Nearly every year, one of the Santa Rosa newspapers produced a promotional supplement on the wonders of Sonoma County: A great place to start a farm, build a factory, or just settle down. Santa Rosa itself was overflowing with churches, secure banks, Luther Burbank, and prosperous businesses; they would praise the leather tanning companies, the fruit canneries, the flour mill, the pharmacies and even the hardware stores. Yet they never, ever, boasted of the town’s casket factory.

Until 1908, Kobes & Huntington provided almost everything a contractor might need to finish a building – or that a downtown business might need for repairs after Saturday night drunken revelries. The shop, which was in Railroad Square at 115-121 Fifth Street (currently the large, white warehouse across from the Last Day Saloon), sold plate glass and art glass, mirrors, bank and saloon fixtures, stairways, refrigerators and all kind of mouldings and other millwork made on the premises. But from 1908 forward, they turned out one thing only: Redwood caskets and coffins.

Almost immediately the company was the second-largest coffin maker in the state, their assembly line building up to 700 caskets a month under exclusive contract to a San Francisco dealer. It was certainly one of the most successful Santa Rosa businesses and was in the process of expanding rapidly, all good reasons for the newspapers to tout the company in their annual supplements and town boosters to point at it with considerable pride. Yet except for one small article about the changeover – which only appeared in the Press Democrat on a slow news day – locals were quiet about the busy factory on Fifth street. Quiet as a tomb, you could even say.


Between 400 and 700 Caskets Are Made at Kobes & Huntington’s Establishment on Fifth Street Monthly

Few residents of Santa Rosa are aware that the second-largest manufacturing plant for caskets in California is located in the city, and is turning out from 400 to 700 coffins of various sizes monthly. Such is the fact.

Kobes & Huntington, who for a number of years conducted a planing mill and cabinet shop on Fifth street, some months ago secured a contract from the San Francisco Casket Co., of San Francisco, to furnish them caskets and boxes for the next eight years, and the plant was remodeled to make it suitable for the new purpose for which it was to be used. Over $2,000 worth of additional machinery was installed and for some time past now shipments of a car of caskets has been made weekly, and two cars of boxes monthly.

The manufacture of such quantities of caskets requires 40,000 feet of lumber per month, and the firm has now on hand 250,000 feet. The lumber must be bone dry, the steps are being taken to secure a steady supply from one mill during the lifetime of the contract. A steam plant is to be installed this fall for the purpose of having a place to kiln dry lumber, and also furnish a steam room where the boards maybe bench to be used the making of coffins. In trade parlance there is a difference between caskets and coffins.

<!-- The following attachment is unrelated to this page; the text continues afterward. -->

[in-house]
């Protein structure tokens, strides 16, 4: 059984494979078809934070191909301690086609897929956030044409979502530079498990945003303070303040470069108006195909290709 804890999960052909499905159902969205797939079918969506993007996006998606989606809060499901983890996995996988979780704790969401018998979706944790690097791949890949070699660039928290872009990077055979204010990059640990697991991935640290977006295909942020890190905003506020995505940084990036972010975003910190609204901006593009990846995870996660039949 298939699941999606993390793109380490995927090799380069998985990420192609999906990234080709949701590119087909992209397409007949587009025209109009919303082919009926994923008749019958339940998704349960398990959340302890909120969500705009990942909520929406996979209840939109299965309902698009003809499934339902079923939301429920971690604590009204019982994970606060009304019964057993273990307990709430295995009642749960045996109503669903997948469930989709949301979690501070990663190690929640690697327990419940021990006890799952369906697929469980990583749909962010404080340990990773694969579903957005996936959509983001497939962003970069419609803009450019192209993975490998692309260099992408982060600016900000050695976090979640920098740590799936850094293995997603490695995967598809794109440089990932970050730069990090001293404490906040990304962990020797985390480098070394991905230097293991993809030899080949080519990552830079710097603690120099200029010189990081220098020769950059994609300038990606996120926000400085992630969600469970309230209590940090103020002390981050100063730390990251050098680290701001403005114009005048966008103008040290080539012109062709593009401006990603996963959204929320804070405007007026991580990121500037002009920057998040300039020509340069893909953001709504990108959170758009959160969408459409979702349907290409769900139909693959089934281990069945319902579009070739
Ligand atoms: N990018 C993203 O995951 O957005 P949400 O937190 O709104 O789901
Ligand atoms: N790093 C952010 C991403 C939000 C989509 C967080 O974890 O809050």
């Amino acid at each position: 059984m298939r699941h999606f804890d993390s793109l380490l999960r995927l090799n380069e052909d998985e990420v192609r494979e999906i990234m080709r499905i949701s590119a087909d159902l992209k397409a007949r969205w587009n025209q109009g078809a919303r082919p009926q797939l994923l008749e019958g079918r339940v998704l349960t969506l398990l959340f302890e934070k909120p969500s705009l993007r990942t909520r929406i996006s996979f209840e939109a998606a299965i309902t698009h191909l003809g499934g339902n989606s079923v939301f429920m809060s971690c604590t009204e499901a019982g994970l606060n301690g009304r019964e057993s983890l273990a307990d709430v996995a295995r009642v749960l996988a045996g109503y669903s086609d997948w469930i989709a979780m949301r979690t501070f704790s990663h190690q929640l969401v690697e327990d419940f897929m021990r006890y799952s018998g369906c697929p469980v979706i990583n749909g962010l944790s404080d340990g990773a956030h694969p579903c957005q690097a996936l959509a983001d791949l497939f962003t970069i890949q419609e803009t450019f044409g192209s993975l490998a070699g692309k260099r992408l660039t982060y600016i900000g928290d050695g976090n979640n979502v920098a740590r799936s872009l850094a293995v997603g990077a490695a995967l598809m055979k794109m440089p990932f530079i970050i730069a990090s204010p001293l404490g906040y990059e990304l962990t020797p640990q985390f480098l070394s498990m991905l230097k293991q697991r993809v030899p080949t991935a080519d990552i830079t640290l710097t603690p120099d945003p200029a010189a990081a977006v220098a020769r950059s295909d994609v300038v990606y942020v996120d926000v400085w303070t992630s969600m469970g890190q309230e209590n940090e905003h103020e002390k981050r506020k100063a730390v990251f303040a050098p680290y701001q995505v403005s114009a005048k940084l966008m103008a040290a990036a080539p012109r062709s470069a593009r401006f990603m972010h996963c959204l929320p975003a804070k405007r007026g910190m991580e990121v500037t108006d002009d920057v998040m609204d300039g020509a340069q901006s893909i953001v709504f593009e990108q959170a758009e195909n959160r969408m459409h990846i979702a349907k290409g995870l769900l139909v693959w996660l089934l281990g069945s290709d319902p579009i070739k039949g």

The firm makes at present four styles of caskets, the square, which is the cheapest grade; the octagon, the elliptical and the chancellor. These all take their names more or less from their shapes. The “coffin” is different from any of them in that it takes the peculiar shape given it while the material is heated by steam before being put together.

The redwood lumber to be used in the manufacture of caskets is cut into various lengths before being taken into the shop and loaded on hand trucks. It is then wheeled to the various parts of the shop where it is to be used and machinery cuts it into the desired shapes, makes the moldings, cuts holes for the various attachments, and then it is taken to the assembling room. Here skilled men put it together rapidly.

There is little or no waste. The smaller pieces are all used in making the small sections and even sticks not larger than good kindling are used in forming the rounded head board confined between two veneer boards and glued in place. In all nine men are employed in the shop and each one does only his part of the work as it passes along from bench to bench.

The caskets when completed are shipped to San Francisco where they are covered and finished into the handsome products seen in many undertaking parlors. The question is often asked what becomes of the caskets made? The State Board of Health reported 2900 deaths for June, and there had to be a casket for each body. The Santa Francisco dealers furnish a large share of the supply for the Islands and Oriental trade, so it will be seen there is a large demand.

– Press Democrat, July 28, 1908

Leave a Reply

Your email address will not be published. Required fields are marked *